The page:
which literally translates as

"War is a mere setting forth of policy with an admixture of other means".

This quote is often taken out of context.  He wasn't referring to all wars, but one extreme case, the opposite of which is "absolute" war.  The unifying idea being that there are many kinds of war, and the military and political leadership had better understand the kind of war they are starting before becoming too deeply committed.
For those interested in the man and his ideas, here is a really good link:

http://www.clausewitz.com/
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« Reply #58 on: November 27, 2013, 08:47:34 AM »

Serves me right for struggling and drudging through a free and mostly terrible ca. 1875 translation instead of the widely touted new translation. It's just very expensive for a newlywed-recently-graduated part time history teacher. >.>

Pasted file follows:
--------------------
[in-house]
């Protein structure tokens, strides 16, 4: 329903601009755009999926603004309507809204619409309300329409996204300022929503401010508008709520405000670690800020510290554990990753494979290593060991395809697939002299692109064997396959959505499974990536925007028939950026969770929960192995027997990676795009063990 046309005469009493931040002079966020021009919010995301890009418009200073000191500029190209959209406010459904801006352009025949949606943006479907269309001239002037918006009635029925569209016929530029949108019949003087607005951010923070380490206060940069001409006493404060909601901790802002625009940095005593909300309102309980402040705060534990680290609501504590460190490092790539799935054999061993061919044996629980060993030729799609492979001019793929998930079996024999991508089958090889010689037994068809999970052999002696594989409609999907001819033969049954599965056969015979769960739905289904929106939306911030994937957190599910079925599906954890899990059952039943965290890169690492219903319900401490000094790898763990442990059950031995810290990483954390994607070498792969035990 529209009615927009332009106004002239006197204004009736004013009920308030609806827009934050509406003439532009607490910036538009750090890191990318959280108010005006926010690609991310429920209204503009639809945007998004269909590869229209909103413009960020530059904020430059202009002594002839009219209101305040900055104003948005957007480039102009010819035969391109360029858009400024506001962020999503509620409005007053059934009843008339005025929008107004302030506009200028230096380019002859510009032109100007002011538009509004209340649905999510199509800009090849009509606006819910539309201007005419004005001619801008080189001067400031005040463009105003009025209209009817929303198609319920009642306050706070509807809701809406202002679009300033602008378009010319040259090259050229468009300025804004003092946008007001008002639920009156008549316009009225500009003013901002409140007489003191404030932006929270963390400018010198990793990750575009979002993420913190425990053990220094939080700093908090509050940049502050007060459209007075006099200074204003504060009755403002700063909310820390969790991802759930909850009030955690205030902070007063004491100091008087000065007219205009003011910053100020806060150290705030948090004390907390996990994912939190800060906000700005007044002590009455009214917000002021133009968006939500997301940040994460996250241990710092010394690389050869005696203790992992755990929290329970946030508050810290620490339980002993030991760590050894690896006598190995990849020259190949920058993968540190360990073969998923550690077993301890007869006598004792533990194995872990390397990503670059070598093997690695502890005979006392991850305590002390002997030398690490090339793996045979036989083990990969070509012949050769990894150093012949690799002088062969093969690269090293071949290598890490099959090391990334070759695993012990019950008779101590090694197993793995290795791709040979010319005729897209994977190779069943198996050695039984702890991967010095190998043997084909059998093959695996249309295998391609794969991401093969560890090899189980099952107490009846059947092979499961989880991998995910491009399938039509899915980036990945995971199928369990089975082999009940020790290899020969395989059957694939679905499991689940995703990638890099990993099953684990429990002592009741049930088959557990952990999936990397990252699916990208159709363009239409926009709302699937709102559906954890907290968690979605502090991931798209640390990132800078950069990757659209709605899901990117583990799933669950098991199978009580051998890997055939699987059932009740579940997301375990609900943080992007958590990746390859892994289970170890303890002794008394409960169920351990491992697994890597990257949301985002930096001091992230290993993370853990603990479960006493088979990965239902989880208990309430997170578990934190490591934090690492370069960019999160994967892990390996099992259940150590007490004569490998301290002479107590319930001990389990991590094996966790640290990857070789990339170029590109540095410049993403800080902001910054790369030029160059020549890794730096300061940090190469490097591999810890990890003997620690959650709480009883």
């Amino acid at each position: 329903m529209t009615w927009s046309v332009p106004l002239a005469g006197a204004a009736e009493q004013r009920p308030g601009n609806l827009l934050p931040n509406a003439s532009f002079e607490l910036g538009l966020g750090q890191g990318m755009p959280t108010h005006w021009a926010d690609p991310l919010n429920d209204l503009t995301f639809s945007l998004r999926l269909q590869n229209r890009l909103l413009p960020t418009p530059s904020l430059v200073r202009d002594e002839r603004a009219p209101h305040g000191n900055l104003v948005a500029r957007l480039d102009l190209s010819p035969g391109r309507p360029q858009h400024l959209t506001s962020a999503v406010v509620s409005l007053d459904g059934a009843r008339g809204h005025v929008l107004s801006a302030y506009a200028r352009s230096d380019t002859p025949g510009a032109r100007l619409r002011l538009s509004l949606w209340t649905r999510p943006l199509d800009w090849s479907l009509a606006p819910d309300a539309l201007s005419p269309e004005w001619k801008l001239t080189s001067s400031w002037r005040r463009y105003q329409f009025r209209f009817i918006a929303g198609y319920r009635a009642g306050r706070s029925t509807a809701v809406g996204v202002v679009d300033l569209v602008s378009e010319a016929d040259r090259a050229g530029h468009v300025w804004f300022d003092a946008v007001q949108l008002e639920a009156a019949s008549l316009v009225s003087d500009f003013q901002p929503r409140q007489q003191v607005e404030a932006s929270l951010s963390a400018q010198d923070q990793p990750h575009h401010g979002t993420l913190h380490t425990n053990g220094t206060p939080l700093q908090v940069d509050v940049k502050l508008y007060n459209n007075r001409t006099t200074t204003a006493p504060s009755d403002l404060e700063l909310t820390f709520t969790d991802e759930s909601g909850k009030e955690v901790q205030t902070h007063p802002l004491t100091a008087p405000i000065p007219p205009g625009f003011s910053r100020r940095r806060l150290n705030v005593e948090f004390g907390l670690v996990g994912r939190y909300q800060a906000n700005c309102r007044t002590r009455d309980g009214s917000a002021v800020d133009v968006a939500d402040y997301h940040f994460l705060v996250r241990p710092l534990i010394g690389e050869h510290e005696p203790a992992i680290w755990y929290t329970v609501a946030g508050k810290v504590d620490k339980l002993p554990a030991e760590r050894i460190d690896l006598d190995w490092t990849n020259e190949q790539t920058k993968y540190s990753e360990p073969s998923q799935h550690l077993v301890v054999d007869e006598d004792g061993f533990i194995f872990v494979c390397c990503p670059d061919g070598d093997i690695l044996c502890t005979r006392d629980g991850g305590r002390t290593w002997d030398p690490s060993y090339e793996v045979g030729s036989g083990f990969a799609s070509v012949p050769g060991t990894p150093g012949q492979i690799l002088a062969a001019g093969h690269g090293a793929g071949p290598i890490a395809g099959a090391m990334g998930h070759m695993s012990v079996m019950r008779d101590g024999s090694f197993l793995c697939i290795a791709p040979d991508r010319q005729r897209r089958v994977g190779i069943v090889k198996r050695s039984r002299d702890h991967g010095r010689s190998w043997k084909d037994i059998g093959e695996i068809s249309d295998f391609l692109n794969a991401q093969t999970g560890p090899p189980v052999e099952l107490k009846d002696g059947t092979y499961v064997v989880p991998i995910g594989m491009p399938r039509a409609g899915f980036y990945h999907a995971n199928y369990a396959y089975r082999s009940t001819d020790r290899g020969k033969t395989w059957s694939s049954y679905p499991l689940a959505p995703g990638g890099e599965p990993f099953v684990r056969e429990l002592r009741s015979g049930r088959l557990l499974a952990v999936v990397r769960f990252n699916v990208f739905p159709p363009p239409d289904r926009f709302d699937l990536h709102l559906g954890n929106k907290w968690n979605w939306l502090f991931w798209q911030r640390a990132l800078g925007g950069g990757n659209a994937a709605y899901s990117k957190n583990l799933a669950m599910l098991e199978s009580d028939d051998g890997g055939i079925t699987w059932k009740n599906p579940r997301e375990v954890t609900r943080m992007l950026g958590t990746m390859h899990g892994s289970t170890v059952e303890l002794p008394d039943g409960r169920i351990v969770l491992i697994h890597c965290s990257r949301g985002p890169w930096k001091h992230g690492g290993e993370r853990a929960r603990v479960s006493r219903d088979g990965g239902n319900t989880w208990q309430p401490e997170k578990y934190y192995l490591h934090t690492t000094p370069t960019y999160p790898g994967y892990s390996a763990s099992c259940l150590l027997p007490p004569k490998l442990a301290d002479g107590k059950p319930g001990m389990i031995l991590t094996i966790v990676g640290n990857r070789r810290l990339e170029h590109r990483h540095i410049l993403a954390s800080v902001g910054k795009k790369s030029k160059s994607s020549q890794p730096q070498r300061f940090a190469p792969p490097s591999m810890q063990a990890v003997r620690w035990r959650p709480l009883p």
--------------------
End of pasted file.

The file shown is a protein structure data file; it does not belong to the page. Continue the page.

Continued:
Clausewitz is perfectly fascinating, though, and I'd highly recommend reading him if you portray a deep thinker of the time. It sheds a lot of light on mid 19th century military thought and how the 19th century is clearly a transitionary period. Clausewitz deftly reveals a lot about human nature in war that is obvious when read yet you would have never considered it otherwise.

Aaaand back to your normally scheduled conversation.
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« Reply #59 on: November 27, 2013, 09:36:01 AM »

So, when it comes to reenacting, our personas should be a logical extension of our historical interests and opinions.

Discussing how our historic interests and opinions then interact with the interests and opinions of others may be a profitable discussion, as may be the interaction of our personas with the goals we have in mind in reenacting.